Regulators are inclined to give Chinese banks more time to meet tougher capital rules requirements.
The China Banking Regulatory Commission is expected to impose new capital supervision rules on banks from July 1, but not as strictly as has been expected. The 21st Century Business Herald said CBRC will most probably give banks a longer grace period to meet tougher capital requirements intended to limit credit risks.
To have been implemented Jan. 1, the new rules require banks of systemic importance in China meet a minimum 9.5% core capital adequacy ratio and a minimum 11.5% capital adequacy ratio by 2013.
China has postponed implementation because of concerns stricter requirements will squeeze bank lending. This, in turn, could threaten China’s economy just as global problems challenge economic growth.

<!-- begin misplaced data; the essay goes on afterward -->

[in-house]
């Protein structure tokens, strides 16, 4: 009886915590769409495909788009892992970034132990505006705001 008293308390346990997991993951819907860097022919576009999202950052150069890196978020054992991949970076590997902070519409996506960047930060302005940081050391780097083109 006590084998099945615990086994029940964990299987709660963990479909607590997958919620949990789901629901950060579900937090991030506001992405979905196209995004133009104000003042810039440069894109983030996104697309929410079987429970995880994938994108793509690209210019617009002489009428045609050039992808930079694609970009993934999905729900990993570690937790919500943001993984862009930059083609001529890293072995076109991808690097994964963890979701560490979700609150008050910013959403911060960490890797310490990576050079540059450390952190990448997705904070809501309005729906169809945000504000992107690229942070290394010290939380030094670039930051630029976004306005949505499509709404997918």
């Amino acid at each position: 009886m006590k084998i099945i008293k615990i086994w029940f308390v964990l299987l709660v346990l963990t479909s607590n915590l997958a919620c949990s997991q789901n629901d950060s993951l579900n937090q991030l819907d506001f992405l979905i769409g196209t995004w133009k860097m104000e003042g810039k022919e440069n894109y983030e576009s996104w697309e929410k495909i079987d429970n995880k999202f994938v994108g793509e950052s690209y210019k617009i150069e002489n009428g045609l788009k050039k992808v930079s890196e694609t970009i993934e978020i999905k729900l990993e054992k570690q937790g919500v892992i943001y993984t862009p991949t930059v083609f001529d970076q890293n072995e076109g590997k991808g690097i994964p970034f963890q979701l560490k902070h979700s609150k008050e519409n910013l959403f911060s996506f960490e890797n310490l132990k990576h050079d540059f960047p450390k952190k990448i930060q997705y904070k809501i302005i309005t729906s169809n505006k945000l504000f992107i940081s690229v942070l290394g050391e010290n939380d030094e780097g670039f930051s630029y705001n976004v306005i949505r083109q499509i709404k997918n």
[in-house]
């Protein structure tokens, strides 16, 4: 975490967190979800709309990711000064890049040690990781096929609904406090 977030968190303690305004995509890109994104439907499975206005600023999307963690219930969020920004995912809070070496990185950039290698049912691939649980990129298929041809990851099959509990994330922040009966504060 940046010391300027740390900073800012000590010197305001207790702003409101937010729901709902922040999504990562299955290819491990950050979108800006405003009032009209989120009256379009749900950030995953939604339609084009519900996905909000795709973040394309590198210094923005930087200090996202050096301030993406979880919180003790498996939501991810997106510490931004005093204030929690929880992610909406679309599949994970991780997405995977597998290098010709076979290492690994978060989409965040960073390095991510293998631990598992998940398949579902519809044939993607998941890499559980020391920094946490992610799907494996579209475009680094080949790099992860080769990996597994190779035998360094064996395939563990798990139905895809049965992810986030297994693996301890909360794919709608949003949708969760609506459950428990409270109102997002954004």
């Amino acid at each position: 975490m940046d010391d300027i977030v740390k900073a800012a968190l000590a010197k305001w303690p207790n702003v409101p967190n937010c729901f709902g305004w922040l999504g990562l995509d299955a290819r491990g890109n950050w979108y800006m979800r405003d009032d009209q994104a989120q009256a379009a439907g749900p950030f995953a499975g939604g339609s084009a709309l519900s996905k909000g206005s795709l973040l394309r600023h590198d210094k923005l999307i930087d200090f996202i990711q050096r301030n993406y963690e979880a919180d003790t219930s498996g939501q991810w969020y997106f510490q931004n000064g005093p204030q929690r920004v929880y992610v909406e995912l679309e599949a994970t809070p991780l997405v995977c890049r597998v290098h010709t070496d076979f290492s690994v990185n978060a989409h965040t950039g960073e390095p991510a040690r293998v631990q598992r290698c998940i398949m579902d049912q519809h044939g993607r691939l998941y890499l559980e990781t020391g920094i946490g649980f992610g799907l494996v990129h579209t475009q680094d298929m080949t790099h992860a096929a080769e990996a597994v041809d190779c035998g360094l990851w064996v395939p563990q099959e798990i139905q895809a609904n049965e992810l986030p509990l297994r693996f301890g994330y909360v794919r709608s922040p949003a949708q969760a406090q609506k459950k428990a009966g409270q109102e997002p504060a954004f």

There are also fears the rules could trigger a new round of fund-raising efforts by domestic banks to meet the new capital requirements.
The final draft of the rules, when approved, is unlikely to contain significant changes. Minor revisions are possible, however.
As part of its adherence to the Basel III regime, CBRC last August released a series of draft rules that included increasing risk weightings for mortgage loans to second-home buyers and holdings of debt issued by other banks.
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